Smart was a unanimous pre-season all-American, though Oklahoma State had a 16-7 record to show for it going into Tuesday night's game against Texas. It’s clear the Cowboys have underachieved this season. To say the same of Smart isn’t a stretch, either.
Now, with Smart serving a three-game suspension imposed by Oklahoma State and The Big 12, the Cowboys’ post-season hopes appear dashed. Even before the shoving incident, analysts were suggesting OSU’s demise and questioning Smart’s less-than-sterling production.
Overall, Smart has hit a modest 42.2 percent of his field goal attempts and a weak 28.1 percent of his three-point tries. He has been averaging 17.5 points a game.
Perhaps even more biting has been Oklahoma State’s recent slump. Headed into Tuesday, it had lost four games in a row and five of six. A team among the nation’s Top 10 a little more than a week ago has dropped out of the Top 25.
Smart must be wondering if he made a mistake by not turning pro after last season’s 24-9 run. This was supposed to be the year where he polished his game in a super-strong sophomore year. Travis Ford, coach at Oklahoma State, has said as much.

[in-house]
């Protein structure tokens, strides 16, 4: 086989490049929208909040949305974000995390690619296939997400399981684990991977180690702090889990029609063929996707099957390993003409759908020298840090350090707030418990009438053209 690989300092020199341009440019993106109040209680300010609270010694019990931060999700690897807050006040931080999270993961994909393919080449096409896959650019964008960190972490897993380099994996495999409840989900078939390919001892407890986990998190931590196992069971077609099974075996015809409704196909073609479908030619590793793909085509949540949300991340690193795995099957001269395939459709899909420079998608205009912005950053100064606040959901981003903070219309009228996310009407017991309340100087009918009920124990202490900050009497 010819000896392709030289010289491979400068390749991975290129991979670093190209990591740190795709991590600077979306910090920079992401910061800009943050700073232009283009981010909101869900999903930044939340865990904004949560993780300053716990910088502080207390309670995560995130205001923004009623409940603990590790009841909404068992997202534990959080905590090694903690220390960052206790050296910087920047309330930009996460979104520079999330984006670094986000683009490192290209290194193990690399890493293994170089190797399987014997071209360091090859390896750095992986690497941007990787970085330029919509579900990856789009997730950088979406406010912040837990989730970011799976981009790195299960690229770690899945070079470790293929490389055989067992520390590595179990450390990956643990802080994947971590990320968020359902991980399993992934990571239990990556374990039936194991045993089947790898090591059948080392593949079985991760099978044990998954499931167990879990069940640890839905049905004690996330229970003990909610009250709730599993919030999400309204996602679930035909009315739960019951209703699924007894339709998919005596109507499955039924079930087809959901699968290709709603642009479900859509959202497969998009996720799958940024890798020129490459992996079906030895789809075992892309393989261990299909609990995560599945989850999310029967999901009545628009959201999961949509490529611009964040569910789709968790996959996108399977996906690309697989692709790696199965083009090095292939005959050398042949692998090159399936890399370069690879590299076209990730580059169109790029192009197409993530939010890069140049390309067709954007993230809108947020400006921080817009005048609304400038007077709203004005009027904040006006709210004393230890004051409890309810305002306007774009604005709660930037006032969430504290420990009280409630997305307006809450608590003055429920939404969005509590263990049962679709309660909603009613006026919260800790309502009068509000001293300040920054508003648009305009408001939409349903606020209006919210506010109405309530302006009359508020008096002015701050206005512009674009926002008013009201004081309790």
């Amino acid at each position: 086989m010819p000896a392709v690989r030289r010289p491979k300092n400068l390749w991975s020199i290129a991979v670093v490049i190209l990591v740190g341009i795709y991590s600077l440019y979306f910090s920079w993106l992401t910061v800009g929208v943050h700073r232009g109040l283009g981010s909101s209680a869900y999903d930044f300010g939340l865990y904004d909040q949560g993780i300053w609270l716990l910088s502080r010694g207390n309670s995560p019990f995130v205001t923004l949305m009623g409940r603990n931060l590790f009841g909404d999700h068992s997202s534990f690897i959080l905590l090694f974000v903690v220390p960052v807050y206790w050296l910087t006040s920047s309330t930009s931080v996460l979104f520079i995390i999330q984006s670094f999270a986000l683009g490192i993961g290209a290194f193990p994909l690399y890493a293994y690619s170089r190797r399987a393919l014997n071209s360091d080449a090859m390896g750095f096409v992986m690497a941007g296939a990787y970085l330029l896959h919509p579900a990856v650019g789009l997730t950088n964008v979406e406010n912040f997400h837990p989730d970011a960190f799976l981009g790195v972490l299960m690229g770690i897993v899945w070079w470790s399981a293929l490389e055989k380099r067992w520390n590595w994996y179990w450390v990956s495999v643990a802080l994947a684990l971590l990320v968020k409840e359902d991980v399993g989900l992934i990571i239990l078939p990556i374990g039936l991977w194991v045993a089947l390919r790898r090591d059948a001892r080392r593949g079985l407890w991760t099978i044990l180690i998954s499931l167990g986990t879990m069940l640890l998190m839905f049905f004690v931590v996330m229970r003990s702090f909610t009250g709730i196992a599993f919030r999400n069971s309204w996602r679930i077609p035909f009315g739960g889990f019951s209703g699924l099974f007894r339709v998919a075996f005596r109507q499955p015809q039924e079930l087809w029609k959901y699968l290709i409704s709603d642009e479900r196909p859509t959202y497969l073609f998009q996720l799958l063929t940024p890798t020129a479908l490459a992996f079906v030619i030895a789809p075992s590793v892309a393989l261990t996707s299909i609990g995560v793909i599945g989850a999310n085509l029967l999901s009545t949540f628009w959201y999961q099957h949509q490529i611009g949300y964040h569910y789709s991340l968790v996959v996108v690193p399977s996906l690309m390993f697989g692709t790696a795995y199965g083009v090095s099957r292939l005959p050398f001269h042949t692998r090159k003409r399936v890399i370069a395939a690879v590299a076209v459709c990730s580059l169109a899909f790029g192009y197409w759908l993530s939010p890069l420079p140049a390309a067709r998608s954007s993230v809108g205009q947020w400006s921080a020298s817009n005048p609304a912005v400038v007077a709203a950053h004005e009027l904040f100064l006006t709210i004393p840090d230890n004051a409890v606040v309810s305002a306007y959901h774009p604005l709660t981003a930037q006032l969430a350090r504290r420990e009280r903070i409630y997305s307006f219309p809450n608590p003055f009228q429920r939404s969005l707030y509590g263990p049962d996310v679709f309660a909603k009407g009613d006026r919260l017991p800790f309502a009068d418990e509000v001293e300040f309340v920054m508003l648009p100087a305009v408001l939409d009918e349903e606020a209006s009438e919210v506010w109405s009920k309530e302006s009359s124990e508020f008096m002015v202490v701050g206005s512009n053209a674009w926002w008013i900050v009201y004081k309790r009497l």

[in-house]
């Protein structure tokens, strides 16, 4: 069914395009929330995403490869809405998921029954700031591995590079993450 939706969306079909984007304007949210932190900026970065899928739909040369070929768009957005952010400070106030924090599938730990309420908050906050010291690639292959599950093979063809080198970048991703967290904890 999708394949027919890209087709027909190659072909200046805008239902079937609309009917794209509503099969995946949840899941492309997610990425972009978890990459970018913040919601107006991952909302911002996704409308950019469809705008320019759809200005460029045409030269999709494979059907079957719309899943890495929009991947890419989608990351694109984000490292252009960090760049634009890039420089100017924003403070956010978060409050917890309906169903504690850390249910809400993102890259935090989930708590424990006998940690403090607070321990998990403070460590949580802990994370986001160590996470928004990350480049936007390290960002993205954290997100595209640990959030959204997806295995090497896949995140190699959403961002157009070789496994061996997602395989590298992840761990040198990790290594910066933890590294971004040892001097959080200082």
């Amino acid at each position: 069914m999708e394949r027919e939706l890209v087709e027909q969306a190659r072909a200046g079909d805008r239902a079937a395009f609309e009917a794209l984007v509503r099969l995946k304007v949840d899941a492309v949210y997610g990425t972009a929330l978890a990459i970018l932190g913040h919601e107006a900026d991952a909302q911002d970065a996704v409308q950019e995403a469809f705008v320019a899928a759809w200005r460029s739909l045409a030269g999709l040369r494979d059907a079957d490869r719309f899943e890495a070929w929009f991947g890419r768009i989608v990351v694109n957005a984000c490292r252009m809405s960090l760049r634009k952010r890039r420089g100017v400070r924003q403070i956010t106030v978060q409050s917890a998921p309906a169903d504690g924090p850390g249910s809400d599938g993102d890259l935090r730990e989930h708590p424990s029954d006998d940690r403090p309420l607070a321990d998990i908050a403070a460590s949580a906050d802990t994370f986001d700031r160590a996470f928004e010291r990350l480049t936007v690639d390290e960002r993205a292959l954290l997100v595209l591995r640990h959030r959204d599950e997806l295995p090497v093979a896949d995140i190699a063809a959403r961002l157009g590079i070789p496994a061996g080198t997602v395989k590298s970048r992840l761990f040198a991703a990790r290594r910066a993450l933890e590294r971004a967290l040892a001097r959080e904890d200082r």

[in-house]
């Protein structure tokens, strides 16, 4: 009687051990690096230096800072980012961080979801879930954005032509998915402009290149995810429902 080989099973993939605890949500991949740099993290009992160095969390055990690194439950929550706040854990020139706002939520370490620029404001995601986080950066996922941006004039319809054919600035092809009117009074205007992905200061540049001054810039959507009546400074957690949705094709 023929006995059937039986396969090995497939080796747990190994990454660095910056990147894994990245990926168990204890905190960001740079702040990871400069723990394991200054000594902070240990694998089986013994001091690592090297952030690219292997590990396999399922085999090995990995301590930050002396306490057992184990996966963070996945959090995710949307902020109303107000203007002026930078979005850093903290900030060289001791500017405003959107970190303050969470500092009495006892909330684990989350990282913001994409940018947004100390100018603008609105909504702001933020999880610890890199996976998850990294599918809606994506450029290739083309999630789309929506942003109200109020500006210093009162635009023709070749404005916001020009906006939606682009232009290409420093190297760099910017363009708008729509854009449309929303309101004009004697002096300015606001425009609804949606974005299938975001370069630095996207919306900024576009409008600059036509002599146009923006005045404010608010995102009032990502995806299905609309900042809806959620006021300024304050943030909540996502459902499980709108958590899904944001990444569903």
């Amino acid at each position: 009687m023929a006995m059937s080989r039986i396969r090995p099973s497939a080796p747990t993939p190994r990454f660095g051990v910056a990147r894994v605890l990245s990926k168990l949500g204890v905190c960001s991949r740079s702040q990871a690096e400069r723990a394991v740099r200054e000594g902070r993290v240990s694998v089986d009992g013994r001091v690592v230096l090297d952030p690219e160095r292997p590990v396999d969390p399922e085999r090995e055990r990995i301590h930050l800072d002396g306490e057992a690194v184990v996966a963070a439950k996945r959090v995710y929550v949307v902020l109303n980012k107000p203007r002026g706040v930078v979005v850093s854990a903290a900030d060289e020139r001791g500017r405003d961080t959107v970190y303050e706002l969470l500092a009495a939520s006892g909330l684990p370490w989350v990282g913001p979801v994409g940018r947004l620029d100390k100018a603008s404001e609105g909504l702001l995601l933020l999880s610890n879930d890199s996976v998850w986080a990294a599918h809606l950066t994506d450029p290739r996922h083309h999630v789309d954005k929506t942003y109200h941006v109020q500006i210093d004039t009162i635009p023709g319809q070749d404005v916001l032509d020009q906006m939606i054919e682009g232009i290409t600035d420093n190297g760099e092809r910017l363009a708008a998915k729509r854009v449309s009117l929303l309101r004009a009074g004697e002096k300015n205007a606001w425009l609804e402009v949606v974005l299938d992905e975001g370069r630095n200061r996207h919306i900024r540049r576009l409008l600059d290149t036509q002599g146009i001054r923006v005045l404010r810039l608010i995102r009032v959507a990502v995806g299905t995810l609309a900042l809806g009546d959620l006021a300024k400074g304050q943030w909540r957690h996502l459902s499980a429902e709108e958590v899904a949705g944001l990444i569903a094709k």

The pressure of living up to all-star billing hasn’t been easy. Being the target of relentless defensive pressure – as well as hostile and unruly fans – never is.
Smart’s sanction is far worse than a three-game suspension. As Oklahoma State Athletic Director Mike Holder said, the reputation a person has spent a lifetime building “can be gone in a blink of an eye.”
Smart apologized for his actions, sounding sincere. Is there enough time left to show that he can yet be trusted to do the right things?
In a world that accepts trash talk - where it's commonplace to call a player “a piece of crap," as Smart was, and where athletes' performances are assailed on social media - outrageous actions will replace athletic ones.
Marcus Smart needs to clean up his act. The same goes for loud-mouthed fans.
Tom Lindley is a CNHI sports columnist. Reach him at firstname.lastname@example.org.